Getting The Job Done

NATO HAS A LOT TO boast about in Bosnia in the two weeks since D-Day, or Deployment Day, as the troops refer to the Dee. 20 handover of power from the United Nations to NATO's IFOR (Implementation Force). By the weekend, NATO troops had either shut down or knocked down every military roadblock in two thirds of the country. For the first time, Muslim civilians could travel from Sarajevo to the Gorazde enclave across Serb territory. The drive from Zagreb to Sarajevo, which once took two days and many prayers, was reduced to four hours. NATO soldiers occupied a key dam to prevent Croat troops from sabotaging it. Serbs and Muslims helped IFOR map their minefields. The belligerents, renamed in NATO-speak as the FWFs (Former Warring Factions), sat down to hash out their withdrawals from the confrontation lines, due in two weeks. One British veteran of the Bosnian conflict came away from one such meeting amazed: "They always try to outnice each other."

All this took place without any direct input from the U.S. forces, who are still struggling to finish reaching the country; only 4,400 of the projected 20,000 American troops had arrived last week in their sector, around Tuzla. Many of the deadlines set by the Dayton accords for the first 45 days seem likely to pass without a full U.S. contingent on hand to oversee them. Some of the warring parties are still manning checkpoints in the northern sector, and around Zavidovici and Zenica in the American area, truckloads of Muslim mujahedin still cruise around looking for trouble--despite U.S. demands that they leave. While some U.S. Army Special Forces teams, in Bosnia ahead of D-Day, have gotten involved with civil affairs and psyops, little has been done on the ground in the U.S. sector.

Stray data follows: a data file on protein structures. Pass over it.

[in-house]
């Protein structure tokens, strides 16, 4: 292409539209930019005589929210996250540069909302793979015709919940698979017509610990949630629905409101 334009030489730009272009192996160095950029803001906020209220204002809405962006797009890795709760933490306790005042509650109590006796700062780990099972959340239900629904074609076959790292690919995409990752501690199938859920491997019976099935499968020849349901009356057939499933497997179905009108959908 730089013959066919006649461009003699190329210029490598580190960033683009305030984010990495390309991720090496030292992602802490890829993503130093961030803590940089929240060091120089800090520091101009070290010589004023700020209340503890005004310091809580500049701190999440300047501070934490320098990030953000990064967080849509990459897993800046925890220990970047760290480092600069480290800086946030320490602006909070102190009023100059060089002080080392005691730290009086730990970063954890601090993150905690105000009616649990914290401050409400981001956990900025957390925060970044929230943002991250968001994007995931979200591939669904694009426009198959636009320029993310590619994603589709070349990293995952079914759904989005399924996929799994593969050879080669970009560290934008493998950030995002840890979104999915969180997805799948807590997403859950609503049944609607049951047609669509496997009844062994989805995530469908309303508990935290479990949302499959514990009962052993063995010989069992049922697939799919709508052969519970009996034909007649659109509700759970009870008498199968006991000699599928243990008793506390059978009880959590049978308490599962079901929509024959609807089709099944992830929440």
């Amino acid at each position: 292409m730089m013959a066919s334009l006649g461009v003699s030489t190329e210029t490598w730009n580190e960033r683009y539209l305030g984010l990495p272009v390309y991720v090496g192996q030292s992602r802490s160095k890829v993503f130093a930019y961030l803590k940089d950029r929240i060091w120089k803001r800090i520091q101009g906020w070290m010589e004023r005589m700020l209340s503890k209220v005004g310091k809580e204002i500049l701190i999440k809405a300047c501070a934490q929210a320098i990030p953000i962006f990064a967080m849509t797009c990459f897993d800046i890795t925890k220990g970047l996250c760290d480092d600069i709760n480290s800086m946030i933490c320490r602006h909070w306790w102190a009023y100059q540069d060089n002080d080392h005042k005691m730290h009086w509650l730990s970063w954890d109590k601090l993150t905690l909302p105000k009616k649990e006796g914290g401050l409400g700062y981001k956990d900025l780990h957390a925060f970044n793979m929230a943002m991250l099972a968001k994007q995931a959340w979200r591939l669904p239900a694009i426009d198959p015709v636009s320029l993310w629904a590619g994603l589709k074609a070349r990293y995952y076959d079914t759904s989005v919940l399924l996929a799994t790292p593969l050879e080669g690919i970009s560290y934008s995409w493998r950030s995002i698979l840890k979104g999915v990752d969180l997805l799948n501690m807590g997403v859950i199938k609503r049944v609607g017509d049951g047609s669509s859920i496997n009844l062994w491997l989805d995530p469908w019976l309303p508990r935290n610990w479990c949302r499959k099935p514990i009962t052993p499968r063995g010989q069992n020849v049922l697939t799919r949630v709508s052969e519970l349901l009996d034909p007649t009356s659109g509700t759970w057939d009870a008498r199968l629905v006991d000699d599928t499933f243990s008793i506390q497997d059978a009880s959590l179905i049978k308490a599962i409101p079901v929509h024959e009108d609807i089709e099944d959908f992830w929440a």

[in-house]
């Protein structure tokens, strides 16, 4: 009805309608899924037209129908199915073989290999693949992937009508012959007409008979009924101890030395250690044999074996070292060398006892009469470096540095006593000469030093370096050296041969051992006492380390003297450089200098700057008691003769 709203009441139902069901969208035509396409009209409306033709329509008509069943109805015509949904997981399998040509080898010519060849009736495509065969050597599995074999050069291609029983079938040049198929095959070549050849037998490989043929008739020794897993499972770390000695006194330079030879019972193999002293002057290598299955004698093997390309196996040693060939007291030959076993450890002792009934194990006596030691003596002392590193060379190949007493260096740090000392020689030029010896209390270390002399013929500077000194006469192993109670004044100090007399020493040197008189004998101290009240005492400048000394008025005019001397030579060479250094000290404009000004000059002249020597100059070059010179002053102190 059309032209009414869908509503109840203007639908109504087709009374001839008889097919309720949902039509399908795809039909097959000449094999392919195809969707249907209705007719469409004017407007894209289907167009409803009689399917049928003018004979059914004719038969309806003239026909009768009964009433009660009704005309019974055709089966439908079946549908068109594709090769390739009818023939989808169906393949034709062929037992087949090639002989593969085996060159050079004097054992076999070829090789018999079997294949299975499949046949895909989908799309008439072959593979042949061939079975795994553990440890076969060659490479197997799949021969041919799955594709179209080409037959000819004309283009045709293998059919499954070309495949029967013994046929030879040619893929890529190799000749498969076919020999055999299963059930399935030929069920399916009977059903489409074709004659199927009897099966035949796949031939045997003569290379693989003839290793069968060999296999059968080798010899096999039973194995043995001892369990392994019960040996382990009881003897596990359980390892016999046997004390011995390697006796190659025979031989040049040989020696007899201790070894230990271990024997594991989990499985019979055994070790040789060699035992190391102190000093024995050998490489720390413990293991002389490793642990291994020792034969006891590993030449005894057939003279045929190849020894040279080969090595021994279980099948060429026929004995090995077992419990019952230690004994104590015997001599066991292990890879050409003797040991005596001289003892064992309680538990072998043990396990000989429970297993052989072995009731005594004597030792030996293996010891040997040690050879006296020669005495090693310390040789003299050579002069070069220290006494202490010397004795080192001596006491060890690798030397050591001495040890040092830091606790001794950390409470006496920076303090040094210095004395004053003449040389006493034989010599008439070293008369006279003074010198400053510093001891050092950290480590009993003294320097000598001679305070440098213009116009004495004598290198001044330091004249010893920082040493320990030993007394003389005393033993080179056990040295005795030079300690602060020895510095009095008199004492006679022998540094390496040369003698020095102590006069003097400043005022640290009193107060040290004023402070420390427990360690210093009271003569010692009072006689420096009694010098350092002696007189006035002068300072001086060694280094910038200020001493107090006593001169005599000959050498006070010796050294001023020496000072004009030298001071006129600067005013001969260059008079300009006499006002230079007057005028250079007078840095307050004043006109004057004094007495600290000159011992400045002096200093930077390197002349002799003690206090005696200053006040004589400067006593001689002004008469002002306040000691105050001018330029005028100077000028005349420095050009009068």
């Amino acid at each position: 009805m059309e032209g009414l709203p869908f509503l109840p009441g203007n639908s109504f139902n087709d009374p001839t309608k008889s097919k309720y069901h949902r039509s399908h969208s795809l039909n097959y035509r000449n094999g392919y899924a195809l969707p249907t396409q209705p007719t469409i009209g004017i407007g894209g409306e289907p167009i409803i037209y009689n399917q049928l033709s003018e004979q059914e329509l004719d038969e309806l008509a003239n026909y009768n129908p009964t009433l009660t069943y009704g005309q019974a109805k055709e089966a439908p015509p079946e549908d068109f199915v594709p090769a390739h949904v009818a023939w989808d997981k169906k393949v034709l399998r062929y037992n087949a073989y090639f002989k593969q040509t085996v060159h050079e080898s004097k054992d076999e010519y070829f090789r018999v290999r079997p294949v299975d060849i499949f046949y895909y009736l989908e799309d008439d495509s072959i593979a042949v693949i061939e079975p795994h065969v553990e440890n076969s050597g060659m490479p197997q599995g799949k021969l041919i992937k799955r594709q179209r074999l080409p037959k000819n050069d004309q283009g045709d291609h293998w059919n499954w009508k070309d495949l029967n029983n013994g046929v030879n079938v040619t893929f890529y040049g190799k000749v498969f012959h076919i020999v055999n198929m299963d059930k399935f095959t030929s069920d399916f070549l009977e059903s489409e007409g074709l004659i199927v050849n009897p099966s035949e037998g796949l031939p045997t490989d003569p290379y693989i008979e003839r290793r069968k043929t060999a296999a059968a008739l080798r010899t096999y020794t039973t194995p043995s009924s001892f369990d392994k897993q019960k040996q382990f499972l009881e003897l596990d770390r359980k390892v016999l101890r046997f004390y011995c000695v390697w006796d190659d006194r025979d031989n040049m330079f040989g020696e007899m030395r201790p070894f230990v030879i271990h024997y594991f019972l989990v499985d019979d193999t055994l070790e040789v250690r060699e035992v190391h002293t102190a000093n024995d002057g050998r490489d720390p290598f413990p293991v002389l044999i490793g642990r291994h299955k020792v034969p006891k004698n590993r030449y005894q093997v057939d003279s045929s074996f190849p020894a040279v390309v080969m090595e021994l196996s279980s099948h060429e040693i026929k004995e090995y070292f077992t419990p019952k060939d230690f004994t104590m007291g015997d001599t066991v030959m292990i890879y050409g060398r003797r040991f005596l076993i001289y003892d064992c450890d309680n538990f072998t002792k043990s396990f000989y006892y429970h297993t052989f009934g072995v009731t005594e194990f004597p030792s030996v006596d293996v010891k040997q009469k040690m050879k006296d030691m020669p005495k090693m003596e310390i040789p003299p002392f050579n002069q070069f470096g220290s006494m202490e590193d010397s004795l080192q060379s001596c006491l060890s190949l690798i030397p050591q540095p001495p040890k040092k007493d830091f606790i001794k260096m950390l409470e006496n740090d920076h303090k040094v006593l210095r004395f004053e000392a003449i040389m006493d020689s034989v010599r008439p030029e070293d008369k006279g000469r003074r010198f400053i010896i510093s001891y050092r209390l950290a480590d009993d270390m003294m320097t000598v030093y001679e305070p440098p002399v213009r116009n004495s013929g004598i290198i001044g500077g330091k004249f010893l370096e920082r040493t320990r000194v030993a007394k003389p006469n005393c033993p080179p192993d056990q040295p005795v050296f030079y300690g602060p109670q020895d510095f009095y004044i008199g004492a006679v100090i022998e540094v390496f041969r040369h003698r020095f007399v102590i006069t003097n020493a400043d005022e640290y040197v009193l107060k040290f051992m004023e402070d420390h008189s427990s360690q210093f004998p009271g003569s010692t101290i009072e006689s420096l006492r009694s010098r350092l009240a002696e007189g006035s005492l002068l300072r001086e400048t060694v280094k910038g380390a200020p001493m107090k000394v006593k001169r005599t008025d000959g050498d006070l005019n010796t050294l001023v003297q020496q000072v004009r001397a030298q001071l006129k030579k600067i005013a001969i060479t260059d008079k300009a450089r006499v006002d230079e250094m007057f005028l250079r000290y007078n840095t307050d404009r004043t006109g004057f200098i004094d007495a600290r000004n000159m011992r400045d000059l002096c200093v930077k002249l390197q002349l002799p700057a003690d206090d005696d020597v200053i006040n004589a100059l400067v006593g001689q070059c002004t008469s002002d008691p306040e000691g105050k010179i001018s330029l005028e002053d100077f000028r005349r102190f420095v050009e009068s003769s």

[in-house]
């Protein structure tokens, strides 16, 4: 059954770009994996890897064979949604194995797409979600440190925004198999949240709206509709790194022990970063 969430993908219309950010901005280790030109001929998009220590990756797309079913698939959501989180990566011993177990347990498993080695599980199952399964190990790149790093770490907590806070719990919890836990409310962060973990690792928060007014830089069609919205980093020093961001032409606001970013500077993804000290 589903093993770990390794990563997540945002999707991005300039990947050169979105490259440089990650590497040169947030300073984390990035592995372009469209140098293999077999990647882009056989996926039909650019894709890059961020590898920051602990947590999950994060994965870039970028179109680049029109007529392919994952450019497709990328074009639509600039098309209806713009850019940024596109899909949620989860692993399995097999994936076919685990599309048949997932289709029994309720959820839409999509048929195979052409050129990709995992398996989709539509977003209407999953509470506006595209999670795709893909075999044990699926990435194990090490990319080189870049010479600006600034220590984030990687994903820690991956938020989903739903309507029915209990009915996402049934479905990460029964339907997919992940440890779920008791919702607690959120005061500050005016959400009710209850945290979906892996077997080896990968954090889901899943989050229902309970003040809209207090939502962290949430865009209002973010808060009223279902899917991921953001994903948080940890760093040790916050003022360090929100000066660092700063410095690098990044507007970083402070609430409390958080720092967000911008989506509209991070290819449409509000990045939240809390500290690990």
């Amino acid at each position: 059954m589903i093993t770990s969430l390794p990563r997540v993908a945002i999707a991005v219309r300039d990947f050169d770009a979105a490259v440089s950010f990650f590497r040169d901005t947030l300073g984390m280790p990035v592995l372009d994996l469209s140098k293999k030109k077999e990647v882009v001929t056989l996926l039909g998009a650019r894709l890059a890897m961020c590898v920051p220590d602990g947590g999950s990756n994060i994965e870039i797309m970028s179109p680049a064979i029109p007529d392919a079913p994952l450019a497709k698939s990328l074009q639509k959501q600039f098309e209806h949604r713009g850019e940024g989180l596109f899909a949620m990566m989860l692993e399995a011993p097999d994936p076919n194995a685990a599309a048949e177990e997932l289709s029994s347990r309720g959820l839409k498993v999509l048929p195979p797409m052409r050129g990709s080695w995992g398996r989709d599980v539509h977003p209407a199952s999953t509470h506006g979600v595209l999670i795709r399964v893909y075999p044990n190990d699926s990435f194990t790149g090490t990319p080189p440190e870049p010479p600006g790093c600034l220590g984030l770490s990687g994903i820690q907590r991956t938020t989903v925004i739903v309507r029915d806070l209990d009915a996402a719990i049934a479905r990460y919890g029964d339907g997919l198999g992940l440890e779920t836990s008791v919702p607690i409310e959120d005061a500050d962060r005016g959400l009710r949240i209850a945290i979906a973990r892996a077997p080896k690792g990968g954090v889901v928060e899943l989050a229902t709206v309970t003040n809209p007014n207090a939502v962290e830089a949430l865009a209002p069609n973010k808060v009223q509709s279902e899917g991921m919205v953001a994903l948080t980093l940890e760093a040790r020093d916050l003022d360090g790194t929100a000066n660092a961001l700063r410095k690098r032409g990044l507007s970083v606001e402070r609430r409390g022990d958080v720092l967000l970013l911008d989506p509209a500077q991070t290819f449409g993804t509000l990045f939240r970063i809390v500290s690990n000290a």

The French and British snicker about the Sava River bridge, which the Americans initially vowed would take a day or two to build but ended up taking a week. After the French-built Bijela Bridge was washed away Dec. 27 by an overflowing dam, they rebuilt it in two days. From their Gornji Vakuf headquarters, British troops quickly took over the Bocac Dam, guarding it so that once Croats hand it back to Serbs it will still be in one piece. Within hours of the handover, French tanks controlled the notorious Sierra checkpoints run by the Serbs in Ilidza, outside Sarajevo--effectively ending the siege of Sarajevo in one stroke. The Americans were still on rail-heads in Hungary and Austria. "It's perhaps wrong of us to mock the Americans," said a British major in Gornji Vakuf. "We've been here so long that we've forgotten we were probably exactly the same when we came in."

No one is suggesting that the Americans shouldn't be in Bosnia, or aren't needed; no NATO deployment would have been possible otherwise, and the American contribution in materiel and air and naval support is immense. "None of us would be here in green vehicles marked IFOR if it wasn't for the Americans," said a French officer. "We don't even have to see them for there to be a difference." So far, the news has been mostly good. If the Americans share in the credit for that, no one can blame them. They'll also get a share of the blame if it all goes wrong.